The U.S. “knows only too well that China is rising and that it wants to reshape the global order, and it is trying to prevent this from happening.” said Tom Miller, senior Asia analyst at Gavekal Dragonomics…
That’s leaving the U.S. increasingly isolated.
Although the administration has refused to join the $100 billion AIIB and urged others to follow suit, allies such as Australia, the U.K., South Korea, Germany and France are among the more than 40 countries that have joined the new bank, which will fund infrastructure in Asia and be fully established by year’s end…
“The most damaging part of this at the moment is the reaction of the allies; it’s a real snubbing,” said Mathew Burrows, a former U.S. intelligence analyst who’s now director of the Strategic Foresight Initiative at the Atlantic Council, a Washington policy group. “I think we fumbled badly, but I’m not convinced that there was any way to get the Chinese to back down on this institution.”
RTFA for lots more fact and forecasting – though it tag ends with shortsighted foolishness from a White House flunky.
The body of the article takes you all the way back to the end of World war 2 and US assumption of the mantle of Imperial Superpower. For all the factors involved in the end of the Cold War – our military-industrial complex presumed nothing else in the world was changing. And that was a critical financial mistake. For the fact remains that bodies like the IMF so long dominated by American political capital can’t even get minimal reforms past Congressional reactionaries – with or without Obama’s leadership. And probably would have been too late, anyway.
The rest of the world has already noted the change even if our tame media won’t say so without permission.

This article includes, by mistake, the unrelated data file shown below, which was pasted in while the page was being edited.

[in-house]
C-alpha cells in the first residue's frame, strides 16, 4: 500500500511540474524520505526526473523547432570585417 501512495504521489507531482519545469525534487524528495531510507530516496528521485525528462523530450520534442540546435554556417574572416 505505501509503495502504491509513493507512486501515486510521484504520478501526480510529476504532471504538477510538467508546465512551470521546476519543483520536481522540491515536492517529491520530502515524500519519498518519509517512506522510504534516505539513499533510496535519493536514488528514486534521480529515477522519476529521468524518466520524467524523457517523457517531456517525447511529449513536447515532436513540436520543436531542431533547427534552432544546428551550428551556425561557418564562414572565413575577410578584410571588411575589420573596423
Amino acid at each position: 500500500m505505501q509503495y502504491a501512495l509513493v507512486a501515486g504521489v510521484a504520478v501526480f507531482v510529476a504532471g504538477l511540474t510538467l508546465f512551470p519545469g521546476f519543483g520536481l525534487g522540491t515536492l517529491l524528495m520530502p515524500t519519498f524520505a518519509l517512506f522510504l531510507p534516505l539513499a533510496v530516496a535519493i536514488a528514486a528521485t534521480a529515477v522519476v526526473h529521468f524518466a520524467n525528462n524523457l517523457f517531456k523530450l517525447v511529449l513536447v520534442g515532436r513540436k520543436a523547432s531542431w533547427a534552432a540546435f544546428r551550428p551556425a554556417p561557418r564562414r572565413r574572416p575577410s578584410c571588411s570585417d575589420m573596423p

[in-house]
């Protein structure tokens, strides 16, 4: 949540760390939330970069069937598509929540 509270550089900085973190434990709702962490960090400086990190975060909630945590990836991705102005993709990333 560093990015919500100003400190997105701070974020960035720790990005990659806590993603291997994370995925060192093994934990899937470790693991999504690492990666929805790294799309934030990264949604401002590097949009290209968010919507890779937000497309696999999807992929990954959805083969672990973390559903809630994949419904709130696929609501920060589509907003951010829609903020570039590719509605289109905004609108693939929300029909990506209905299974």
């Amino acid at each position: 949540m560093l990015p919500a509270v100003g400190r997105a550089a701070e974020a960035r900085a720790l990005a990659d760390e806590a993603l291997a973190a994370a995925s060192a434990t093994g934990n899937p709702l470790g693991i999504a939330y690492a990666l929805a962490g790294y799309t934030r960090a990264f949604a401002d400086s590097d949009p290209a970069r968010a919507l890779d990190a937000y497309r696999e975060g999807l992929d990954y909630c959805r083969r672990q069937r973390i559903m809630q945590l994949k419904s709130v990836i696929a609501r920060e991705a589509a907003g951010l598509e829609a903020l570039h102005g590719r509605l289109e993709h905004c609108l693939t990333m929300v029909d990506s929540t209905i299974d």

Solar Impulse, the fuel-free aeroplane, has completed the fifth leg of its round-the-world flight.
The vehicle, with Bertrand Piccard at the controls, touched down in Chongqing in China just after 17:30 GMT.
It had left Mandalay in Myanmar (Burma) some 20 hours previously.
The intention had been to make the briefest of stops in Chongqing before pushing on to Nanjing in the east of the country, but that strategy has been abandoned because of weather concerns.
The team will now lay over in southwest China until a good window opens up on the east coast…
Getting to the city of Nanjing would set up Solar Impulse to make its first big ocean crossing – a five-day, five-night flight to Hawaii…
The team will use the time in Chongqing to promote renewable energy as part of its “future is clean” campaign…
It is almost three weeks since the venture got under way from Abu Dhabi.
The project expects the circumnavigation of the globe to be completed in a total of 12 legs, with a return to the Emirate in a few months’ time…
No solar-powered plane has ever flown around the world.
Humans always want to fly. Doing it without pumping carbon into the atmosphere makes it all the better.
The White House has issued a pointed statement declaring it hopes and expects the UK will use its influence to ensure that high standards of governance are upheld in a new Chinese-led investment bank that Britain is to join.